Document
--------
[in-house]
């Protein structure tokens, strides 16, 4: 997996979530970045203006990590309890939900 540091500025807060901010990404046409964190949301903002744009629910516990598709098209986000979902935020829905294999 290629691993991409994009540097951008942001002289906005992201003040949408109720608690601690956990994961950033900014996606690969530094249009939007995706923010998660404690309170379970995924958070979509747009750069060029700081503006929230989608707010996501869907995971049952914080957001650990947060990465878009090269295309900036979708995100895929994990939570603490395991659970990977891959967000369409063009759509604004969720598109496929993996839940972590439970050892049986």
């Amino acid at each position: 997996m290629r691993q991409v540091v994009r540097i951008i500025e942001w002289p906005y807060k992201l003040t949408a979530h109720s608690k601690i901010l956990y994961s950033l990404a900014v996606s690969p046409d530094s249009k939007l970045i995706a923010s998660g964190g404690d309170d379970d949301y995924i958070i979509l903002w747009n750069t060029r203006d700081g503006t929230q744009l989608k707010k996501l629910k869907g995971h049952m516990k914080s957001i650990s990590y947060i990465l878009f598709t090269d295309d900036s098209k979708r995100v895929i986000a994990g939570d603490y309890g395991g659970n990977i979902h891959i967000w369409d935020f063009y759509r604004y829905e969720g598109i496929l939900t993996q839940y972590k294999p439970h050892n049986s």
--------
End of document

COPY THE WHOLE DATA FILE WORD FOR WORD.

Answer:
[in-house]
């Protein structure tokens, strides 16, 4: 997996979530970045203006990590309890939900 540091500025807060901010990404046409964190949301903002744009629910516990598709098209986000979902935020829905294999 290629691993991409994009540097951008942001002289906005992201003040949408109720608690601690956990994961950033900014996606690969530094249009939007995706923010998660404690309170379970995924958070979509747009750069060029700081503006929230989608707010996501869907995971049952914080957001650990947060990465878009090269295309900036979708995100895929994990939570603490395991659970990977891959967000369409063009759509604004969720598109496929993996839940972590439970050892049986």
């Amino acid at each position: 997996m290629r691993q991409v540091v994009r540097i951008i500025e942001w002289p906005y807060k992201l003040t949408a979530h109720s608690k601690i901010l956990y994961s950033l990404a900014v996606s690969p046409d530094s249009k939007l970045i995706a923010s998660g964190g404690d309170d379970d949301y995924i958070i979509l903002w747009n750069t060029r203006d700081g503006t929230q744009l989608k707010k996501l629910k869907g995971h049952m516990k914080s957001i650990s990590y947060i990465l878009f598709t090269d295309d900036s098209k979708r995100v895929i986000a994990g939570d603490y309890g395991g659970n990977i979902h891959i967000w369409d935020f063009y759509r604004y829905e969720g598109i496929l939900t993996q839940y972590k294999p439970h050892n049986s």